A racist attack on Jewish graves at a cemetery has been branded "sickening" by police.
Nazi swastikas and other anti-semitic graffiti has been daubed on gravestones, with some of them toppled over by the vandals.
Police believe the graves, at the Jewish Cemetery in Rochdale Road in Blackely, Manchester, were attacked sometime between 4pm on June 22 and 3.30pm the following day.
Officers are also investigating similar offences from earlier this month.
Inspector Mike Reid, of the Integrated Neighbourhood Policing Team at Greater Manchester Police (GMP), said: "This is a sickening and cruel act of racism.
"A cemetery is supposed to be a resting place for people who have passed away.
"It should be a place of sanctity and dignity where families can come and pay their respects to those who have lost their lives. So to have those graves desecrated in such an appalling and disrespectful way will no doubt cause immeasurable anguish to the families and loved ones affected.
"The vandalism of a gravestone is, in itself, a sickening act but to violate the memory of those resting in the cemetery still further by daubing racial slurs on the graves is truly repulsive. I cannot begin to get into the mind of someone who would commit such an atrocity.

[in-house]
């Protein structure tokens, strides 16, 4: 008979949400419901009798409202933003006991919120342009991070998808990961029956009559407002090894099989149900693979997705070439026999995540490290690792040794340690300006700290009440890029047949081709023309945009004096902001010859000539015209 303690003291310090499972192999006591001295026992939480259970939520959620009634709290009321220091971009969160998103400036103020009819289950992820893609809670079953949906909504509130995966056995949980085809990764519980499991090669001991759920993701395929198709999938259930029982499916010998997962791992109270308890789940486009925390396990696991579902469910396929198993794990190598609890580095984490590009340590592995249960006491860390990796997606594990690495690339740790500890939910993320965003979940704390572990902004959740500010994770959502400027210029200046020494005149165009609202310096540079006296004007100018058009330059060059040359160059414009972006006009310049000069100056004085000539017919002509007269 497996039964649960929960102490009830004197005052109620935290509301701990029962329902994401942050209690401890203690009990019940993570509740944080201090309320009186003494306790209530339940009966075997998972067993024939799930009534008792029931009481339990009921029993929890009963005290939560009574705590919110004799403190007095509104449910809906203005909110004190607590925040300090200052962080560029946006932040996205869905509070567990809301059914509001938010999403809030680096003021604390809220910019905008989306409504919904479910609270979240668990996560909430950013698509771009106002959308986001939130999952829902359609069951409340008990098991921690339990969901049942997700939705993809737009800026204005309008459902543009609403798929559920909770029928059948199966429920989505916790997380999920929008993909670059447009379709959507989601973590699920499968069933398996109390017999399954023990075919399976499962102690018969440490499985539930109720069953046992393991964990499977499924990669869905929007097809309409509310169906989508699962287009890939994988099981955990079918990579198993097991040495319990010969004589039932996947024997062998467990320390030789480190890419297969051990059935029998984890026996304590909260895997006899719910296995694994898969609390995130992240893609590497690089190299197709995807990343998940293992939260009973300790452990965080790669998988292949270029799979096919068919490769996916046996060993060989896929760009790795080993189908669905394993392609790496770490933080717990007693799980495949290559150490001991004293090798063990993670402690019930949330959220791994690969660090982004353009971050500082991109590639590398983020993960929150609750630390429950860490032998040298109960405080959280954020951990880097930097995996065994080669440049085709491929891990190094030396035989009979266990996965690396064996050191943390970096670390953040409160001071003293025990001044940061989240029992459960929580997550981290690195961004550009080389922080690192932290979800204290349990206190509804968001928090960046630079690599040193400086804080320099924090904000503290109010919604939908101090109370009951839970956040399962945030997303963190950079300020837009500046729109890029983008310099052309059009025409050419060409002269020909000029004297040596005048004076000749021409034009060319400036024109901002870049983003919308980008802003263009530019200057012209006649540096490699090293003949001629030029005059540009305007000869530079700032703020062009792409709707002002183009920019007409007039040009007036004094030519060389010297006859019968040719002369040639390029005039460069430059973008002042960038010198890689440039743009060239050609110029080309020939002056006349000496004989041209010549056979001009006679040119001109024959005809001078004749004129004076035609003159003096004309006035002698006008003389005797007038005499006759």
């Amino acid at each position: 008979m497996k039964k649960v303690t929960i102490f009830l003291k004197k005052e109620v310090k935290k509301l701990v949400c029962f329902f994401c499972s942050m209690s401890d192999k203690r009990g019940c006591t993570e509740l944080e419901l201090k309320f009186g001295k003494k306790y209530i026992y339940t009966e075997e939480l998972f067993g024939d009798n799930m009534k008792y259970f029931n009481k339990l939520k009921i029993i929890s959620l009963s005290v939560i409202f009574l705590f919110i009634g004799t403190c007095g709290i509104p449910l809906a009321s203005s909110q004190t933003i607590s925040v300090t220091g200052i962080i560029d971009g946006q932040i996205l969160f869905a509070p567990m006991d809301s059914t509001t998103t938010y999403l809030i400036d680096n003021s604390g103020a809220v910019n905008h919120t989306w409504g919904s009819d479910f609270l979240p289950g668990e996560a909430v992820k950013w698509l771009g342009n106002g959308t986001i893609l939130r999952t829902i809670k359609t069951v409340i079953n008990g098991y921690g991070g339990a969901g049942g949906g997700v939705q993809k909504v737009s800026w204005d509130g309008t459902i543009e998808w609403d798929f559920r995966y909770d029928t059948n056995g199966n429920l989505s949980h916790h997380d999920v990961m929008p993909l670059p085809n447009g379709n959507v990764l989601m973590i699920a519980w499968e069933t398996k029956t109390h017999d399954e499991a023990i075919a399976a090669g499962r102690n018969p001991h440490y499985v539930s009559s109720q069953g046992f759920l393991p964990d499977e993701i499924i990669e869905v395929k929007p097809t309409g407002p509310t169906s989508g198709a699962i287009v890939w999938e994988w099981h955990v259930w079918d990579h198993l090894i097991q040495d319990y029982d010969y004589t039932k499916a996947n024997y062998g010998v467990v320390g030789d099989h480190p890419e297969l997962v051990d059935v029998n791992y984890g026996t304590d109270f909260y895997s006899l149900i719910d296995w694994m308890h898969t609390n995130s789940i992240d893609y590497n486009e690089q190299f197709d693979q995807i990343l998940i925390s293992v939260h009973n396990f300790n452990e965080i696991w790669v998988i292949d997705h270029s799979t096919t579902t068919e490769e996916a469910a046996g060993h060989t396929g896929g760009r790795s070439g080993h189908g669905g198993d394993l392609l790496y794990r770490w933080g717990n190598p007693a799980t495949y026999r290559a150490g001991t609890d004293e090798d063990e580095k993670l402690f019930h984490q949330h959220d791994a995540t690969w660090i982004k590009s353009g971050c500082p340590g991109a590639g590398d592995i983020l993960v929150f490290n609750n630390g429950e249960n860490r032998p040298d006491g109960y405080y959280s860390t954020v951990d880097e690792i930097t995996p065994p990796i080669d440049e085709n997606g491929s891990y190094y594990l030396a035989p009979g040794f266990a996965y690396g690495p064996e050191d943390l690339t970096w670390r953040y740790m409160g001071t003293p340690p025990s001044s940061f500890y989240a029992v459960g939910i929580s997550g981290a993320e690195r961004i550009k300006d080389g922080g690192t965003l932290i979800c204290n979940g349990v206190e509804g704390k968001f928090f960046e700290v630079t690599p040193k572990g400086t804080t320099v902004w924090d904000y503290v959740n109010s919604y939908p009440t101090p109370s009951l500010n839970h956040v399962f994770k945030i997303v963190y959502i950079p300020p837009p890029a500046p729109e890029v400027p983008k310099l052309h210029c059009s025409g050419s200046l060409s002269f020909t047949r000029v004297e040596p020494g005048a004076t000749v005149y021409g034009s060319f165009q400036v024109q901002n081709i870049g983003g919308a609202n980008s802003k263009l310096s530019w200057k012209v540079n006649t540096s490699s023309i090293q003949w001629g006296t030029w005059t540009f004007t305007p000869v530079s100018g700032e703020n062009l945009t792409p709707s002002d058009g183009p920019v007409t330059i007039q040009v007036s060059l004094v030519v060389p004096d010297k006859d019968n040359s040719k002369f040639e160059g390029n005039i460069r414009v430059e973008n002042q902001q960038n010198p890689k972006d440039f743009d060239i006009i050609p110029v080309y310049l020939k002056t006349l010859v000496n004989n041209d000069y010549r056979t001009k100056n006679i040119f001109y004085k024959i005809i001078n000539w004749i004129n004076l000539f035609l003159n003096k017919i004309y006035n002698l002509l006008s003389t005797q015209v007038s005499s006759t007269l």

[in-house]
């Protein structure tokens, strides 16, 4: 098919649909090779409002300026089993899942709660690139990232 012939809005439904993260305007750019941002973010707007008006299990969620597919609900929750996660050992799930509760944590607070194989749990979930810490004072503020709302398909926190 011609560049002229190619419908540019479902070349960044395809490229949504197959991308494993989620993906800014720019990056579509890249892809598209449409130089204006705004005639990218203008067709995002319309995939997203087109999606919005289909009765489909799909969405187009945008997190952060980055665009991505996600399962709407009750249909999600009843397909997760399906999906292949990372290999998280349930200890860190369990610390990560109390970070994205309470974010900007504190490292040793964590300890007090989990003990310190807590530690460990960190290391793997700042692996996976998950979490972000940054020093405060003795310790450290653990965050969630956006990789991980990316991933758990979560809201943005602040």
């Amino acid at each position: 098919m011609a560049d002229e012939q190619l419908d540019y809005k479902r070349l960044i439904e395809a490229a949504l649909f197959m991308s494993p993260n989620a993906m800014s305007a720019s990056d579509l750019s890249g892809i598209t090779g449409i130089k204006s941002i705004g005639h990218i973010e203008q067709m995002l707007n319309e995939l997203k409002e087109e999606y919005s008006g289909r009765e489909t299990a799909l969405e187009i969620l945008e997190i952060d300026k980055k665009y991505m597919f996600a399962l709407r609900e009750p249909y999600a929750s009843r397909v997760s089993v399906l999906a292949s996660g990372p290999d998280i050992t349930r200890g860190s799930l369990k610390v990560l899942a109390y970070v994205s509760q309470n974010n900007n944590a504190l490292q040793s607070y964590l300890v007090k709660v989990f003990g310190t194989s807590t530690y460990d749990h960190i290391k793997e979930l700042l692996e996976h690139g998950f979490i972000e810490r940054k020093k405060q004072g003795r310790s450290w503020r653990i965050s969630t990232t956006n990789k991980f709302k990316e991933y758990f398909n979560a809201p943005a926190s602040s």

"I know this will cause a lot of anxiety and distress in the local community and we as police officers share that distress. I want to stress to people who have loved ones buried here and live in this area that we will do everything we can to find out who is responsible and bring the full force of the law down on them.
"This has been recorded as a hate crime because of the clear racial motivation and, should we find those who committed this cowardly act, that will allow the courts to impose even harsher punishments.
"Extra patrols will be in the area in the coming days both to act as a visible deterrent and provide a visible presence for any concerned residents, and we will work with our partner agencies to investigate the matter.
"Lastly, I believe the way we will catch these people is through the help of the local community. Someone, somewhere, knows who is responsible and I would urge those people to do the right thing.
"Think how you would feel if it was the grave of your loved one which was damaged. You would want justice so please, think of those are suffering and speak to us, in confidence if needed."
Anyone with information should call police on 101 or the independent charity Crimestoppers, anonymously, on 0800 555 111.